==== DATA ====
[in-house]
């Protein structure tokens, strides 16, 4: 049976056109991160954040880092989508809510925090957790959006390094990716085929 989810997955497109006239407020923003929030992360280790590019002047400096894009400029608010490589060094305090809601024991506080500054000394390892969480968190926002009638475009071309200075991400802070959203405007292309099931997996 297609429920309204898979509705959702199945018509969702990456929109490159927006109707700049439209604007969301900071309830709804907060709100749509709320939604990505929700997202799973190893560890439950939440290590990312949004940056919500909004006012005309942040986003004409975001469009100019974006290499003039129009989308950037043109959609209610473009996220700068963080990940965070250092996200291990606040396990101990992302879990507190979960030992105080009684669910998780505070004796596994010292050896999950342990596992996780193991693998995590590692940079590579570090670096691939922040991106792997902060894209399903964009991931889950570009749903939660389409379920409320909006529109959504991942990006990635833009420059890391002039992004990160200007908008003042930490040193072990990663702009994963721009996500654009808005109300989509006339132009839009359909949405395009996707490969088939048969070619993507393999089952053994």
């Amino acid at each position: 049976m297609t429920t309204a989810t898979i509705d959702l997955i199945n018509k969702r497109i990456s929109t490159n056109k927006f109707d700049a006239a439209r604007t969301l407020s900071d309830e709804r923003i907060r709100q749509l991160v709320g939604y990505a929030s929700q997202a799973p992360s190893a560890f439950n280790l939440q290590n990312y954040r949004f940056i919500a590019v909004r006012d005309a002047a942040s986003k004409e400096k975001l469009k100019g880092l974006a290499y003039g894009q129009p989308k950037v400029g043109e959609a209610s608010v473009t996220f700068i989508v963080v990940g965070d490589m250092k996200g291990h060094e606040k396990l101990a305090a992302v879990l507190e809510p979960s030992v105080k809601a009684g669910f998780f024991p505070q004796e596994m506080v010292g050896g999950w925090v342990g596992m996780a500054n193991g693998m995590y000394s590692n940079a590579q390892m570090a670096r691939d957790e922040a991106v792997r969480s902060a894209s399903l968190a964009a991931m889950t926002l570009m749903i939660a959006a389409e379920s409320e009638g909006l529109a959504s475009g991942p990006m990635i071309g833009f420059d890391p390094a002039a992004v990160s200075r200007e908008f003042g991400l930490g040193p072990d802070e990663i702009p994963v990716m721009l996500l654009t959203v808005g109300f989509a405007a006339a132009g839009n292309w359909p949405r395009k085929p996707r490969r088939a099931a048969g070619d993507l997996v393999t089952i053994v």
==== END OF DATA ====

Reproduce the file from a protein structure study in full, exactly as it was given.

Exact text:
[in-house]
């Protein structure tokens, strides 16, 4: 049976056109991160954040880092989508809510925090957790959006390094990716085929 989810997955497109006239407020923003929030992360280790590019002047400096894009400029608010490589060094305090809601024991506080500054000394390892969480968190926002009638475009071309200075991400802070959203405007292309099931997996 297609429920309204898979509705959702199945018509969702990456929109490159927006109707700049439209604007969301900071309830709804907060709100749509709320939604990505929700997202799973190893560890439950939440290590990312949004940056919500909004006012005309942040986003004409975001469009100019974006290499003039129009989308950037043109959609209610473009996220700068963080990940965070250092996200291990606040396990101990992302879990507190979960030992105080009684669910998780505070004796596994010292050896999950342990596992996780193991693998995590590692940079590579570090670096691939922040991106792997902060894209399903964009991931889950570009749903939660389409379920409320909006529109959504991942990006990635833009420059890391002039992004990160200007908008003042930490040193072990990663702009994963721009996500654009808005109300989509006339132009839009359909949405395009996707490969088939048969070619993507393999089952053994």
């Amino acid at each position: 049976m297609t429920t309204a989810t898979i509705d959702l997955i199945n018509k969702r497109i990456s929109t490159n056109k927006f109707d700049a006239a439209r604007t969301l407020s900071d309830e709804r923003i907060r709100q749509l991160v709320g939604y990505a929030s929700q997202a799973p992360s190893a560890f439950n280790l939440q290590n990312y954040r949004f940056i919500a590019v909004r006012d005309a002047a942040s986003k004409e400096k975001l469009k100019g880092l974006a290499y003039g894009q129009p989308k950037v400029g043109e959609a209610s608010v473009t996220f700068i989508v963080v990940g965070d490589m250092k996200g291990h060094e606040k396990l101990a305090a992302v879990l507190e809510p979960s030992v105080k809601a009684g669910f998780f024991p505070q004796e596994m506080v010292g050896g999950w925090v342990g596992m996780a500054n193991g693998m995590y000394s590692n940079a590579q390892m570090a670096r691939d957790e922040a991106v792997r969480s902060a894209s399903l968190a964009a991931m889950t926002l570009m749903i939660a959006a389409e379920s409320e009638g909006l529109a959504s475009g991942p990006m990635i071309g833009f420059d890391p390094a002039a992004v990160s200075r200007e908008f003042g991400l930490g040193p072990d802070e990663i702009p994963v990716m721009l996500l654009t959203v808005g109300f989509a405007a006339a132009g839009n292309w359909p949405r395009k085929p996707r490969r088939a099931a048969g070619d993507l997996v393999t089952i053994v």